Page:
Students motivated to improve Dayton after L.A. youth summit

Two Dayton Public Schools students got to participate in the United States Conference of Mayors’ Youth Summit in Los Angeles last month, coming back with motivation to make a difference in their own community.

Chaz Amos, a Thurgood Marshall senior, and Marcellis Thompson, a senior at Dunbar, were among dozens of high school and college students from 30 cities who worked with mayors, academics and activists on ways to energize youth to solve problems.

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“We got to have fun, but we knew once we got back to the ballroom, it was time for business,” Amos said. “The best session was on fostering youth voter engagement. We were coming up with all these different strategies and programs … everybody in the room felt passionate about what we were there for.”

The students attended with Dayton City Commissioner Jeff Mims, who helps run the city’s Men of Color program, and Joshua Nalls, a facilitator with Dayton Public Schools’ related Males of Color office. Mims said event sponsors Bank of America and United Airlines paid for the students’ airfare and lodging.

The summit, hosted by L.A. Mayor Eric Garcetti and other mayors, included sessions on building youth councils and organizing town halls, creating a culture of service, plus the voter engagement work.

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Thompson said the event built on his confidence and willingness to reach out to new people. He said that’s a challenge for a lot of black youth, adding that he wouldn’t be in the position he’s in if Ron Brooks of the Men of Color hadn’t reached out to him first.

“For my senior year, he put me as a leader of the Males of Color, to change the younger kids’ perspective — it’s not just about basketball or looking good for the ladies. It’s about your grades, too,” Thompson said. “That’s one of the big things we’re trying to change at Dunbar – everybody having their grades right, not just trying to be an athlete.”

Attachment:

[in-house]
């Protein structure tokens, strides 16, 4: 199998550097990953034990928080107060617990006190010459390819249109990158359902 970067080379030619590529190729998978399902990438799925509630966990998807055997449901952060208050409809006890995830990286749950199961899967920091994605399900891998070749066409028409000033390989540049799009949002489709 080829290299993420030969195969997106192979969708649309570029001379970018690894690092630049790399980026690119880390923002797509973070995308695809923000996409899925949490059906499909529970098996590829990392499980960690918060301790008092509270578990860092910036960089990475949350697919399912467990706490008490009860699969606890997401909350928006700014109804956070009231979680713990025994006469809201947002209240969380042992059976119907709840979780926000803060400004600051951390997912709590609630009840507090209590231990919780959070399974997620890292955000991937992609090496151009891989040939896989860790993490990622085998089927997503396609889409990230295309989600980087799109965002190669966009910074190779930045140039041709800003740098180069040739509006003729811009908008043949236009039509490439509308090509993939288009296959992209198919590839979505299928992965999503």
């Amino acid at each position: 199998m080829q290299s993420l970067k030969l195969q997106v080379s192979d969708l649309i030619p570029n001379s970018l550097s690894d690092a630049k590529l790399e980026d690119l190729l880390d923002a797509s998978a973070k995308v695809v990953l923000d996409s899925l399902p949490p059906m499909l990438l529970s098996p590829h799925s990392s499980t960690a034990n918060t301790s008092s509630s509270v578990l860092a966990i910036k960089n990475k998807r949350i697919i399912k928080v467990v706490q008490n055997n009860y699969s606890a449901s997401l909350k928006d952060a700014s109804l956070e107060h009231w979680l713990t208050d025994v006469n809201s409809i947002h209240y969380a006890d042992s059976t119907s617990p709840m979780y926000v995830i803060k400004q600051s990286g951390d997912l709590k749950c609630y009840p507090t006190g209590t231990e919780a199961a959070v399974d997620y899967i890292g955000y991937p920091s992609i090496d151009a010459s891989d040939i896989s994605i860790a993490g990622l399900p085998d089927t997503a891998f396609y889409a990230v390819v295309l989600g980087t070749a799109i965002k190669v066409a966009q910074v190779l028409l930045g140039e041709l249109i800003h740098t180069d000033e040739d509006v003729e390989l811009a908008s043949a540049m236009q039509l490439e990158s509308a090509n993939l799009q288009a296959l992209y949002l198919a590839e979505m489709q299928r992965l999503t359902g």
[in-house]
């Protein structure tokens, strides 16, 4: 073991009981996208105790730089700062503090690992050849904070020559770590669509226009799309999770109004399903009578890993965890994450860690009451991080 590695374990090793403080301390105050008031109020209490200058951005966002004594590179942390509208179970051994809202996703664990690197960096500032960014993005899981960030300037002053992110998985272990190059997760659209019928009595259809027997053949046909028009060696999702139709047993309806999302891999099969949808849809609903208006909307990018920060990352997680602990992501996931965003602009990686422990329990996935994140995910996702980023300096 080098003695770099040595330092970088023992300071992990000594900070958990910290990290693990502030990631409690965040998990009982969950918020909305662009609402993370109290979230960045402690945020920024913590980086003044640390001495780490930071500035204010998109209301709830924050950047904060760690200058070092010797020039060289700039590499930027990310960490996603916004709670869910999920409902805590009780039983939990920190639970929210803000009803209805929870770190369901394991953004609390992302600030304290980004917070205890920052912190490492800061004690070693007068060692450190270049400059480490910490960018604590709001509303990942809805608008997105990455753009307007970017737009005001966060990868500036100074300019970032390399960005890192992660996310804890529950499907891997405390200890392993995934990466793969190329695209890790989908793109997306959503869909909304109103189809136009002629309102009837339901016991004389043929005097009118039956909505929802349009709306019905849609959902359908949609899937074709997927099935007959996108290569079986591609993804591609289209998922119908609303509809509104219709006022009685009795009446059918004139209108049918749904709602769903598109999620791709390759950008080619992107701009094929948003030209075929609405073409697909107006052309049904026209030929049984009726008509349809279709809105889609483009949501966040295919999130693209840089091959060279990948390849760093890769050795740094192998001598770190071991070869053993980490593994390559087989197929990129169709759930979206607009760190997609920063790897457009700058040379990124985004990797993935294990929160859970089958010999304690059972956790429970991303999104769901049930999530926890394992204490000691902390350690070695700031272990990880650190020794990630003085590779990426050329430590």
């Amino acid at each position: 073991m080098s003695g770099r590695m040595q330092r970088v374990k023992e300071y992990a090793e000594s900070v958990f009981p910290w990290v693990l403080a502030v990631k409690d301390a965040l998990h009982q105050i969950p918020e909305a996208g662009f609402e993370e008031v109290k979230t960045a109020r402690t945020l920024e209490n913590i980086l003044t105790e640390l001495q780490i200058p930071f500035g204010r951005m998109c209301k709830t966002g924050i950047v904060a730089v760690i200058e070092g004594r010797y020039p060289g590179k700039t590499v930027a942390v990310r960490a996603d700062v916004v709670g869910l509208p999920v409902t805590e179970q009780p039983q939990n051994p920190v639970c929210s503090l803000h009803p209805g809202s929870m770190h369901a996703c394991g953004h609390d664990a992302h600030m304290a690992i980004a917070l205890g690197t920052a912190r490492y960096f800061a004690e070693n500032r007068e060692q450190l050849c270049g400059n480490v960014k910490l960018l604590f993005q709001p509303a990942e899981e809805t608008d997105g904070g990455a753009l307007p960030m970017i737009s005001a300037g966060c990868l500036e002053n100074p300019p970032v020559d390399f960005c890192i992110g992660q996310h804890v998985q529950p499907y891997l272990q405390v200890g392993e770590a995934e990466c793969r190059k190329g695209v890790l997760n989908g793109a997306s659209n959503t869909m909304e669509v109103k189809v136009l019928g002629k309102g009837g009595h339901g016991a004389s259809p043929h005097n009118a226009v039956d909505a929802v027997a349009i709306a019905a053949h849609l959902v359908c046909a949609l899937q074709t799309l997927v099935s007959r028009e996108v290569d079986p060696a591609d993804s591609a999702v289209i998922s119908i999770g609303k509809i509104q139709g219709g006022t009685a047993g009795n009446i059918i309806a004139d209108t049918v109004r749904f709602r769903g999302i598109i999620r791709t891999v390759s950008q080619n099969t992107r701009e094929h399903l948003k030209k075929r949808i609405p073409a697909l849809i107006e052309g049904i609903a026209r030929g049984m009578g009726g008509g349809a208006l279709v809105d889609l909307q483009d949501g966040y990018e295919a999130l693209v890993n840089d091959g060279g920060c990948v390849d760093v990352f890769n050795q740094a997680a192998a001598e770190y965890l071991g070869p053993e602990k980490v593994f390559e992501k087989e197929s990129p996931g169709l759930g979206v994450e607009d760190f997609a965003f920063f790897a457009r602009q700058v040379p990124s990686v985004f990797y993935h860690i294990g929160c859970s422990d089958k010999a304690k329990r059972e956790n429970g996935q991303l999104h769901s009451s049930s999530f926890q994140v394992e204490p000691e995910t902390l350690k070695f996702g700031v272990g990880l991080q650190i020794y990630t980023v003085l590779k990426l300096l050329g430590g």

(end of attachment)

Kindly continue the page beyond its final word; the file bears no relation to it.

Nalls said a key to building young leaders is to give them opportunities and get out of the way.

“I think it’s big for adults to learn from the youth. Start listening,” he said. “How can we really understand their needs if they don’t tell us what they are? We have to shut up sometimes and listen to them.”

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Amos said they worked with students who are very accomplished at a young age, such as Vikiana Petit-Homme, the 17-year-old executive director of March for Our Lives Boston, and an advocate for lowering the voting age. Petit-Homme was recently named one of the Boston Globe’s Bostonians of the Year.

But others were impressed with Dayton’s efforts, too. Amos was working with a college student who wants to make a nationwide event out of the March to the Polls that Mims and the Dayton Black Elected Officials group runs. Mims helps high school seniors register to vote, then they meet as a group to march to the Board of Elections to cast their first ballots.

Amos came back motivated for a mentoring initiative he’s been working on. He urges students to get comfortable with who they are and push out of their comfort zones.

“The world won’t come to you; you have to make your mark, whatever that is,” he said. “We all have different traits and skills that make us who we are. If you don’t put yourself out there, nobody will do it for you.”

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